Computational Geometry

Advanced Course, 3+1

Basic Information

Lectures:Tuesday 10:00-12:00, Odd week Thursday 10:00-12:00  Location:Zoom, see below
Lecturers:Raimund Seidel and Sándor Kisfaludi-Bak
First lecture:May 5. 10:15 AM
Tutorials:Even week Thursday 10:00-12:00
Assistant:André Nusser
First tutorial:May 14. 10:15 AM
Credits:6
Exam:Take-home (can be done virtually)
Prerequisites:Basics of data structures, algorithms, computational complexity, and linear algebra

Announcements

All students should subscribe to the mailing list at https://lists.mpi-inf.mpg.de/listinfo/compgeo20

Zoom URL: https://zoom.us/j/99444908708
If you still need the password for the lectures and tutorials, please send us an email.

Description

Computational geometry considers problems with geometric input, and its goal is to design efficient algorithms and to study the computational complexity of such problems. A typical input to a problem is some set of points or segments in the Euclidean plane (or higher dimensional Euclidean space). Examples of problems include computing the convex hull of the point set, finding clusters, or setting up a data structure to find the nearest point to a given query point. Although not the focus of this course, there is a very rich application domain, including computer graphics, computer-aided design and manufacturing, machine learning, robotics, geographic information systems, computer vision, integrated circuit design, and many other fields.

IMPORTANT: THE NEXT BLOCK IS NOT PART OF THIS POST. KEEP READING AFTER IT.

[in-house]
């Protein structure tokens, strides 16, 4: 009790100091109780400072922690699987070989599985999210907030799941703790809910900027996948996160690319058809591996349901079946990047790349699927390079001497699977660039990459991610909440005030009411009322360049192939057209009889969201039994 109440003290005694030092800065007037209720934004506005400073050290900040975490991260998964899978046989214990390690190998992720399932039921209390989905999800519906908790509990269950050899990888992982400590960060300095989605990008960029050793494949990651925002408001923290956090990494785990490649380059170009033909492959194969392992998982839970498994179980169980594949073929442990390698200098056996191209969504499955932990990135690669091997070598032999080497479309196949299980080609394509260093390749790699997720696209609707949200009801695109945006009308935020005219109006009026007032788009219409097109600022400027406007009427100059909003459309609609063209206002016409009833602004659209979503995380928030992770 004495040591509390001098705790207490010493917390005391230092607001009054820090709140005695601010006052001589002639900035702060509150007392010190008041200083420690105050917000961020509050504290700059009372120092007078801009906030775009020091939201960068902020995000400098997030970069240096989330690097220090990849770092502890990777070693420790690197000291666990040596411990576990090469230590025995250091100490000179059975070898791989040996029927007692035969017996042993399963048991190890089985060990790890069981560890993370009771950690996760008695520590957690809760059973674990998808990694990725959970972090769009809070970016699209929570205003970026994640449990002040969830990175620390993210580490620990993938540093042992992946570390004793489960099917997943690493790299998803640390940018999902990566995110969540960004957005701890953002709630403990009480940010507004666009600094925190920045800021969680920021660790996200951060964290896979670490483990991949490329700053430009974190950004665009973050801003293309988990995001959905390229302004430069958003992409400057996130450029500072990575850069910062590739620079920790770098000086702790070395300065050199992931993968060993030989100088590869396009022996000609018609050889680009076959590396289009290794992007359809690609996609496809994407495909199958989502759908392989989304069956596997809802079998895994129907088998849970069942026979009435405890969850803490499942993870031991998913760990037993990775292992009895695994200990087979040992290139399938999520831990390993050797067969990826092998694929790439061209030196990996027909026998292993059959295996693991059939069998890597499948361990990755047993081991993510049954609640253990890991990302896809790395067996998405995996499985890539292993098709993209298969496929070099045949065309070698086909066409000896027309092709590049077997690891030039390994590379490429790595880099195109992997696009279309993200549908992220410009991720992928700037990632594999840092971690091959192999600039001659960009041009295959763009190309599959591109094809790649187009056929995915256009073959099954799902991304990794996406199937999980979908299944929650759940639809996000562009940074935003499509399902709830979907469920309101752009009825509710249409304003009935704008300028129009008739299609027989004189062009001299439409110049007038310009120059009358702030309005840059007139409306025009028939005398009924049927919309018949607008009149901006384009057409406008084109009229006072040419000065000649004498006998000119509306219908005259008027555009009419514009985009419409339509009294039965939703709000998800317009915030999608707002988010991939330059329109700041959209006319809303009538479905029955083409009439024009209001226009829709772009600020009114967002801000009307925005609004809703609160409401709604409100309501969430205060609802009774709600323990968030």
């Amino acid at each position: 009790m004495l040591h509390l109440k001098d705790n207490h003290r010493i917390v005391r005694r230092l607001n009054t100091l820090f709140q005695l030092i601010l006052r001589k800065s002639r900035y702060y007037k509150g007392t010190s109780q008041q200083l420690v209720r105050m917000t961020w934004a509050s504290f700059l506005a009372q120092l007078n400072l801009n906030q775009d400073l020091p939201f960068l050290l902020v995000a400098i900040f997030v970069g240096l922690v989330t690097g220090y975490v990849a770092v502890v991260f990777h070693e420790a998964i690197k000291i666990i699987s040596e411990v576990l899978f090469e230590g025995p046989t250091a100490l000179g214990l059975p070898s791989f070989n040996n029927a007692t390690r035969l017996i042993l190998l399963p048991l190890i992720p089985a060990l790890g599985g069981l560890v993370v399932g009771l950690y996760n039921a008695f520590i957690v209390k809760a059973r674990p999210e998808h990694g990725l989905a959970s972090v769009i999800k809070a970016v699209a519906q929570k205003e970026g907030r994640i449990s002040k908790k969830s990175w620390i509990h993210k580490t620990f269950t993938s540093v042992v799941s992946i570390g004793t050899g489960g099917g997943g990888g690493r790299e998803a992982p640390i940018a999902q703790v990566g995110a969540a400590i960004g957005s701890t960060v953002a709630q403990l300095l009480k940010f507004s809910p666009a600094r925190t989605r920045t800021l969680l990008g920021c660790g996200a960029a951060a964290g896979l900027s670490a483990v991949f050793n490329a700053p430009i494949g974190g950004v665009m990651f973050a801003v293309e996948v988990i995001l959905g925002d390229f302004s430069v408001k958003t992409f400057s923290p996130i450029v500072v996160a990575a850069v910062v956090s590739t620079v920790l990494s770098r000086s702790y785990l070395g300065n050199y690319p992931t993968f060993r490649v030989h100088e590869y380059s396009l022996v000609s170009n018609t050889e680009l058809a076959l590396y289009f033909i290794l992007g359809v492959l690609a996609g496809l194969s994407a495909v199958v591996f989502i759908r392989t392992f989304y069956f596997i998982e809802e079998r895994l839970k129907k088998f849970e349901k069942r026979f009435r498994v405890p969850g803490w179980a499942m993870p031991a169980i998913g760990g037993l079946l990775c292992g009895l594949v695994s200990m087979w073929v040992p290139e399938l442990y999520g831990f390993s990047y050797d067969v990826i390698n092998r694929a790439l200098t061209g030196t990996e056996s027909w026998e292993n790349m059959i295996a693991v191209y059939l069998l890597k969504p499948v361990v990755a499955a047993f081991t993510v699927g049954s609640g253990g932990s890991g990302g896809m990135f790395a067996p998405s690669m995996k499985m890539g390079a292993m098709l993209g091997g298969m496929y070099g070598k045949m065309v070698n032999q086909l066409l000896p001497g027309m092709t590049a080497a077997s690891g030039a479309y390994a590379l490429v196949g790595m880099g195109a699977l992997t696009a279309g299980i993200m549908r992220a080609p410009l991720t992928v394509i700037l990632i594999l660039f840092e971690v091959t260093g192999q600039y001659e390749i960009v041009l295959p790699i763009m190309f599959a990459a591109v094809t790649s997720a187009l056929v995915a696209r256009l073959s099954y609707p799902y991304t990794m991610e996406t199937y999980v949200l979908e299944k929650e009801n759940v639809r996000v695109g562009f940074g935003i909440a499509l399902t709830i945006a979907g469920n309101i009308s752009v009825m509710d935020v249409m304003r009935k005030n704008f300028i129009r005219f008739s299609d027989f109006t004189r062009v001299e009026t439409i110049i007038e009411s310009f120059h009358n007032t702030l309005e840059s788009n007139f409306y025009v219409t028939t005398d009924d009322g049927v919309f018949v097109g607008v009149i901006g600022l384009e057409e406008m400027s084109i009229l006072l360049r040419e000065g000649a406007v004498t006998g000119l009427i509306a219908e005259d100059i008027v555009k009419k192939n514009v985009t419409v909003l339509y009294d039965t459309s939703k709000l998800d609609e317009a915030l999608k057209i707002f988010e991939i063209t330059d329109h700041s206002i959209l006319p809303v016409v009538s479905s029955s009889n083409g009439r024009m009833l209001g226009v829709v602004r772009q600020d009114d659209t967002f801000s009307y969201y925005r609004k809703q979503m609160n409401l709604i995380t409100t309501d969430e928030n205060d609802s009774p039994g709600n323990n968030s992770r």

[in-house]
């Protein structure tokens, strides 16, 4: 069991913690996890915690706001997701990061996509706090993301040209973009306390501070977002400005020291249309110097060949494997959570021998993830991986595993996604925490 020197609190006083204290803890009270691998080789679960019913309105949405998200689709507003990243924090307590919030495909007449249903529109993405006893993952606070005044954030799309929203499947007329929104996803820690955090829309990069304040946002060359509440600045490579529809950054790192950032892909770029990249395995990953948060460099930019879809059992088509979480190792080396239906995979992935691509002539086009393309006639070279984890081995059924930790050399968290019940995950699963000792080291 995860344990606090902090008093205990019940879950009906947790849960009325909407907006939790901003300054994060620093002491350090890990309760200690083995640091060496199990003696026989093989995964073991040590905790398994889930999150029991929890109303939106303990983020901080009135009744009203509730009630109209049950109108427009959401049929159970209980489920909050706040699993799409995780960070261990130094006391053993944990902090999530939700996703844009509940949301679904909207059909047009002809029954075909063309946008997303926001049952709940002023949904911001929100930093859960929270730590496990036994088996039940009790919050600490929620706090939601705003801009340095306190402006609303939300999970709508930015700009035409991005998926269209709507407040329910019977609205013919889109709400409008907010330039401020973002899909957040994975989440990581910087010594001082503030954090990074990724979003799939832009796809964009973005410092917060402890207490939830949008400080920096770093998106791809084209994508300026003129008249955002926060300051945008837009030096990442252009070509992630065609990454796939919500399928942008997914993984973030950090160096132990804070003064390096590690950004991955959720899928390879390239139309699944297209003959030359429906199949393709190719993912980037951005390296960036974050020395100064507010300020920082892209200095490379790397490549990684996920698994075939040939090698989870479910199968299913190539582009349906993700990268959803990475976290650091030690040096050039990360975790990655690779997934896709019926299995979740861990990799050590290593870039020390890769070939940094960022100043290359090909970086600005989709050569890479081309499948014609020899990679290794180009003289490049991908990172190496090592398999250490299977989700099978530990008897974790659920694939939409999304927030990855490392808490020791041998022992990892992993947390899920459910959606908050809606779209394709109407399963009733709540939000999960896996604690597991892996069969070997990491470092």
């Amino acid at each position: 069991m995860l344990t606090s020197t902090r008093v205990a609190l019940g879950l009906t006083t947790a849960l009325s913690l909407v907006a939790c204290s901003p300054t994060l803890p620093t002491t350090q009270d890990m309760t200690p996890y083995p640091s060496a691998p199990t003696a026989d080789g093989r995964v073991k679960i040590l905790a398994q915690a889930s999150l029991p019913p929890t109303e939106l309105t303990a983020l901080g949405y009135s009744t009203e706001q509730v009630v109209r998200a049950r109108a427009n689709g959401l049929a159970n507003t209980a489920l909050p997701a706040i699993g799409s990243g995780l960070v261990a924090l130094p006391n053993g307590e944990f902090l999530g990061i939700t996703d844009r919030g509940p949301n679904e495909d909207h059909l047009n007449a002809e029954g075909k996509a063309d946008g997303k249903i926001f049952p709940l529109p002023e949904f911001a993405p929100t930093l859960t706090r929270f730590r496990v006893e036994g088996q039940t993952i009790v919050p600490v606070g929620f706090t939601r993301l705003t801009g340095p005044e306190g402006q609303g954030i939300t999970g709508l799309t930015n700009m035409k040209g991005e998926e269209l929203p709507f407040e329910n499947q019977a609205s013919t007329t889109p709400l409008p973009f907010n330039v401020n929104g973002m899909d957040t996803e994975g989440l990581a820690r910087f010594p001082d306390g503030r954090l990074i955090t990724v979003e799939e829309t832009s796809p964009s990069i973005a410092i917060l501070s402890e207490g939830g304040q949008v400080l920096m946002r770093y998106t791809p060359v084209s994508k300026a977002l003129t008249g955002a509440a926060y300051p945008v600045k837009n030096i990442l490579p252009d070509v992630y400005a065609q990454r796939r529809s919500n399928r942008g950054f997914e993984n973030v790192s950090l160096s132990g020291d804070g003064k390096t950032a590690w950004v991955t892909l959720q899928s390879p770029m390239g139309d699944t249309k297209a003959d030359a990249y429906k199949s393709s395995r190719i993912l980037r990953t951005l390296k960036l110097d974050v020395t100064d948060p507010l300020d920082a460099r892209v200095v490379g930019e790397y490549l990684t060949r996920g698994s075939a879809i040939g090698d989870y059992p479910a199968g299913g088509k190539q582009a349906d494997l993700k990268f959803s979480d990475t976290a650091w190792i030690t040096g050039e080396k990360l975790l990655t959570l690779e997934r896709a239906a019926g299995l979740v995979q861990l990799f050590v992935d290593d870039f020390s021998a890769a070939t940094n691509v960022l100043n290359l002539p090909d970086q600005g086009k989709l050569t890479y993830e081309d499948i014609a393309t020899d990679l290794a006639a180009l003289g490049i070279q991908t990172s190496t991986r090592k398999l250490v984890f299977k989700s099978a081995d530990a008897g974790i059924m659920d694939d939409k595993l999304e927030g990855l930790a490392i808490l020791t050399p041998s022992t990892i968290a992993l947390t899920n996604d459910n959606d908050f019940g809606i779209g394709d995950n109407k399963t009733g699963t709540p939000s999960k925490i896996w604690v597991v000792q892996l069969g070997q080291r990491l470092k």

The course introduces the most important tools used in the design of computational geomtric algorithms. The larger part of the course will deal with problems that can be solved exacly in near-linear time, which are practically solvable even on very large inputs. Towards the end we will deal with hard (often NP-hard) problems, and see some tools that help in creating approximation algorithms.

 

Schedule

DateTopicLecturer/TutorSlides/Assignment
05.05Introduction - Arrangements, duality, outlookRaimund Seidelpdf
07.05Convex hulls in the planeSándor Kisfaludi-Bakpdf
12.053-dimensional convex hullsSándor Kisfaludi-Bakpdf
14.05Tutorial 1André Nusserpdf
19.05Low-dimensional linear programmingRaimund Seidelpdf
21.05Orthogonal range searchingSándor Kisfaludi-Bakpdf
26.05Line segment intersections, segment treesRaimund Seidelpdf
28.05Tutorial 2André Nusserpdf
02.06Point LocationRaimund Seidelpdf
04.06Voronoi diagrams, Delaunay triangulationsSándor Kisfaludi-Bakpdf
09.06Quadtrees, compressed quadtreesRaimund Seidelpdf
11.06 16.06, 12:15Tutorial 3André Nusserpdf
16.06Well-separated pair decomposition, spannersRaimund Seidelpdf
18.06Clustering, k-center, k-medianSándor Kisfaludi-Bakpdf
23.06Planar separator, shifting for packing and coveringSándor Kisfaludi-Bakpdf
25.06Tutorial 4André Nusserpdf
30.06Range spaces, VC dimensionRaimund Seidelpdf
02.07CoresetsSándor Kisfaludi-Bakpdf
07.07Hitting set and set cover via local searchSándor Kisfaludi-Bakpdf
09.07Tutorial 5André Nusserpdf
14.07Configuration spacesRaimund Seidel 
16.07

Dimension reduction, metric embeddings

Sándor Kisfaludi-Bak 

Material

  • Some of the lectures will have significant overlaps with chapters of the "Dutch book":
    Computational Geometry: Algorithms and Applications (3rd edition) by Mark de Berg, Otfried Cheong, Marc van Kreveld, and Mark Overmars.
    See here.
  • Towards the end of the semester, we will have some overlap with the following book:
    Geometric Approximation Algorithms by Sariel Har-Peled.
    See here and here. (Note that the published book has much better and much more content than what is available on the author's webpage.)